It’s hard for me to not like a woman who includes Bruce Chatwin’s Songlines, Patty Griffin, and yoga in an interview. . . and it’s also hard for me not to like a musician who plays the guitar with the fluid passion of a driven soul. . .

How would you describe your music? Use analogies, adjectives, and comparisons – anything to give us a feel for who you are musically.

Soul-driven folk/rock Americana. I get compared to Lucinda Williams, The Cowboy Junkies and vintage Sheryl Crow.

What’s the best thing about playing music? The worst thing?

The best thing is when you’re creatively on fire about writing, and arranging tunes in the rehearsal studio and, on-stage, in sync with your band mates, playing to a receptive audience. Playing music can be joy, community, expression and celebration all in one package. The worst thing is when you’re out of sync with yourself or your band mates or the audience isn’t interested, or if the sound is bad so even if all your pieces are together, the point of your playing is nowhere reachable.

Think of yourself as a spice- what spice would you be?

Cinnamon: a little dark but with some sweetness.

You have one evening where you get to plan everything from food to company to activities (or lack thereof) to setting. What does that evening look like?

Hmmm. A beach side concert celebration, preferably somewhere along Highway 1 above Davenport (along California’s Central Coast), or more southerly, along Big Sur Coast. We’d be on a cliff above the water. I’d have all my music friends and yoga friends as guests and the event would be catered by Café Gratitude and One Lucky Duck, that is all raw vegan lusciousness in the food department. Organic Red wine from somewhere like Bonny Doon Vineyard, Sparkling water, fresh juice. I’ve been in India three months and am missing California’s bounty of organic food. I’d play a little but I think I’d invite a lot of folks from my Bay Area songwriting/music community to play short sets. Then after about two hours of that, I’d have a band like Gotan Project or a jazz combo see the night out. There’s be little beach huts set up for people to spend the night as needed and yoga practice in the morning for anyone who wanted to do that. Just a relaxed, nourishing evening.

Many of my readers are book lovers, so what five titles would you recommend they read?

Some pivotal books in my history of reading:
Divisadero by Michael Ondaatje
Refuge by Terry Tempest Williams
Triumph of Achilles by Louise Gluck
Open Secrets Alice Munro
The Songlines by Bruce Chatwin

If you were an animal, what animal would you be?

Peregrine Falcon. Nomadic, fierce, vocal as needed. I worked with falcons in college and someday would like to be involved with falconry in some form.

What do you think of the state of music today? Are you excited about it? Worried?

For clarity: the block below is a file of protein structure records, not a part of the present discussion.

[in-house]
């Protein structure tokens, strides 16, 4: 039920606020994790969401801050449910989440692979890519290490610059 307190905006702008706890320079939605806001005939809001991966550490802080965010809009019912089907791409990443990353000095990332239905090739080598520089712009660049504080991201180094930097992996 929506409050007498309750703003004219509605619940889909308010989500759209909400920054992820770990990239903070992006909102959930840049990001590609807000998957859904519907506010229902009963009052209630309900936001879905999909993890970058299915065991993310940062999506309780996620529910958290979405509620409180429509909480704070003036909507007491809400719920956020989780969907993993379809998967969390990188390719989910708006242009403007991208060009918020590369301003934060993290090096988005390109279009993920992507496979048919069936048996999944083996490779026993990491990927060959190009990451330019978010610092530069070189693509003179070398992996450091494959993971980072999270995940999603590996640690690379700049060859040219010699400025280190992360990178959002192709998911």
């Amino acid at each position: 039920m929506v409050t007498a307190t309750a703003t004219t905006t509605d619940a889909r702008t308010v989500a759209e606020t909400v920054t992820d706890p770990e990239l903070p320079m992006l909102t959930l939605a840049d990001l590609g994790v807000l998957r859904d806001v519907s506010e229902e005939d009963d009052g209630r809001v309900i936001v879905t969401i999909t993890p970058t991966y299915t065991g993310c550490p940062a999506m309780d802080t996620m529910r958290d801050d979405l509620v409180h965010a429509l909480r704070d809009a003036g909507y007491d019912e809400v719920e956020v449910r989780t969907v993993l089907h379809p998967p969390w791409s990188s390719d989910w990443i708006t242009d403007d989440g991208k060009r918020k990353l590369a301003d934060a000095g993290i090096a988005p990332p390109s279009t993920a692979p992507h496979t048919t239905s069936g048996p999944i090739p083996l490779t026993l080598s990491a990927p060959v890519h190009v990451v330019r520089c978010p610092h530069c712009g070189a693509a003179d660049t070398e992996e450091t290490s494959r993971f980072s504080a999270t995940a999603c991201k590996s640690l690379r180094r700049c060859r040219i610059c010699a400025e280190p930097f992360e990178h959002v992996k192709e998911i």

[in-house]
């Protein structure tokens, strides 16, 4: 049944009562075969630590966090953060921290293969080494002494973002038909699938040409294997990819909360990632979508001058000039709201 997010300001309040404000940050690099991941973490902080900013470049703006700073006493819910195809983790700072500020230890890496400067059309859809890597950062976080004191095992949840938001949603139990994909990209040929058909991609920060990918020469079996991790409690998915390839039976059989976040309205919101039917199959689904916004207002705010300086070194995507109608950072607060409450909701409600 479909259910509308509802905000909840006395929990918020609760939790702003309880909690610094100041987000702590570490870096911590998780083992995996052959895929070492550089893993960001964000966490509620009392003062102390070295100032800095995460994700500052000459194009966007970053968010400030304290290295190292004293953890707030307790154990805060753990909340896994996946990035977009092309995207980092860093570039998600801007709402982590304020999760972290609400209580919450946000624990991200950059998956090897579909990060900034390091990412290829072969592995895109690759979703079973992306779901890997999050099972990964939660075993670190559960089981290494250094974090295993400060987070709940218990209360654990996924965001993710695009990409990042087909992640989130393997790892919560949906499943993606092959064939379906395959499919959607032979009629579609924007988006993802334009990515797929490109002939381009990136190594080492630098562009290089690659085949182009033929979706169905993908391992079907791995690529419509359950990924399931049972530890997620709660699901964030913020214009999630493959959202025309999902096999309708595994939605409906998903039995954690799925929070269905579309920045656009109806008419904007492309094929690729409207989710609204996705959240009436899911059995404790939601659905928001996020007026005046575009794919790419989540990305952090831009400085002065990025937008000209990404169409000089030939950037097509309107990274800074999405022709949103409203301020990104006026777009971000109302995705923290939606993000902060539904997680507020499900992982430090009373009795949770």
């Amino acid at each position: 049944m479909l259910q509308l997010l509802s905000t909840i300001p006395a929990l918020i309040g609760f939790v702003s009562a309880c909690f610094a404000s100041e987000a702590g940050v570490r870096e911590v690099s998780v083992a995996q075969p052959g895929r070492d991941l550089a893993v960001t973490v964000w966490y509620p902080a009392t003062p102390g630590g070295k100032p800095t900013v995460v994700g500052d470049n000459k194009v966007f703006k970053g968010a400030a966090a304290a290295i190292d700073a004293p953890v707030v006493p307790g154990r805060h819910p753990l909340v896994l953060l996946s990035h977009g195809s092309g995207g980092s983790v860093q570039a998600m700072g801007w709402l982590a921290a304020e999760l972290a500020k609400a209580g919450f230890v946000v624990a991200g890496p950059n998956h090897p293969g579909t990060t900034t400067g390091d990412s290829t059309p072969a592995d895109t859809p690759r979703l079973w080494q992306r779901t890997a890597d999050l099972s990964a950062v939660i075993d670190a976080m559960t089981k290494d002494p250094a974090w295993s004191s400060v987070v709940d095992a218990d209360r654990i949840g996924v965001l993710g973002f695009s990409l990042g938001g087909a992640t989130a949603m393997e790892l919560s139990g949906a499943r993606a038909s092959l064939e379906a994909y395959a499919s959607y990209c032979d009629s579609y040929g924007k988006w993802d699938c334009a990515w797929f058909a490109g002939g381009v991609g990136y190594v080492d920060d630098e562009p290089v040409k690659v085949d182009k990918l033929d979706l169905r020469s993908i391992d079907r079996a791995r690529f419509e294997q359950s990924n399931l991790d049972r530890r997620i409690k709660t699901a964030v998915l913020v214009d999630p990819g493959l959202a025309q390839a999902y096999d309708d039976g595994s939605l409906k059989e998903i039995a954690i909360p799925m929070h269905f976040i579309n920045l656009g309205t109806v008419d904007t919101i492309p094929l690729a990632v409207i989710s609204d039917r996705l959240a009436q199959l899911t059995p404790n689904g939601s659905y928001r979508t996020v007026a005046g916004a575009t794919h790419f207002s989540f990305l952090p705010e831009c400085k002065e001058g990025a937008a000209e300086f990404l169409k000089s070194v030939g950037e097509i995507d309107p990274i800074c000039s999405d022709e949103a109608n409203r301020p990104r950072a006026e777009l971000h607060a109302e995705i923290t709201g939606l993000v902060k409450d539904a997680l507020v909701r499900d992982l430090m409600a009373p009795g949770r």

There’s a lot of great music being made across just about every genre and music lovers can access it just about anywhere, anytime. I’m answering these questions from India, where I’ve been for more than three mounts, surrounded by people of all different cultures, making, listening to, covering or studying music beyond my usual genres. Music has a pretty limitless palette, and there are certainly many people interested in making and listening to music. So I think it’s an exciting time. The whole industry…I can’t really speak to!

What is the most beautiful thing you’ve ever experienced?

Wow, that’s a big question! I’ve been a bit of an experience junkie in one way—I grew up with a lot of unanswered questions so I think I took it upon myself to really stretch out into the world to see what was out there and find more. A handful of pivotal beauty moments: waking up high above tree line in the Sierra Nevada amid a camping trip; staring at the Southern Cross hovering over Golden Bay in New Zealand; practicing yoga at the Ashtanga Yoga Institute in Mysore, India before dawn with an exceptional group of people; special moments with loved ones. …

It’s time to plan your next tour. Who would you most want to tour with and why?

Dream tour would be opening for Robert Plant’s Band of Joy. I love all the music the folks he’s playing with in his band -–Buddy Miller, Patty Griffin—do on their own. Likewise, Led Zeppelin was a huge revelation when I first heard them as a kid. When I saw him perform recently, during his Raising Sand tour with Alison Kraus and briefly at Hardly Strictly Bluegrass, I thought, what a cool cat. He’s lived through so much, continues to evolve his sound…and appears to be having a great time.

If you were to plan a mix tape of 10-12 songs for my readers, based on your mood today, what songs would you include?

Today’s a little bittersweet and determined:
1. “Falling Stars”- Sara Siskind
2. “If Not For Love”- Kris Delmhorst
3. “Let Me Down”- Kim Taylor
4. “I’m Not Yours”- Angus & Julia Stone
5. “Your Museum”- Matthew Ryan
6. “You & I”- Wilco
7. “Undo”- Bjork
8. “Woman King”- Iron & Wine
8. “Wide River to Cross”- Buddy Miller
9. “Change is Gonna Come”- Betty Lavette
10. “Freedom Highway”- Mavis Staples

Deborah Crooks is a seeker. The San Francisco Bay Area-born and bred singer/songwriter grew up at the nexus of two tectonic plates; close to a city known for its history of social, musical and political upheaval. These underlying conduits of tension seem bred into those from The Bay Area, but few more so than Crooks. As a performer Crooks wasn’t born until her twenties, though she remembers writing songs as a young child. Something in those early songs spoke to Crooks’ future , illuminating a self that was yet to be. These days Crooks is a vibrant artist carrying on the San Francisco tradition of powerful female singer/songwriters with literate lyrics and progressive musical attitudes; well respected within the music scene and increasingly so outside of it. You can hear (and buy) her music at her website, and be sure to “like” her on Facebook.”

Deborah Crooks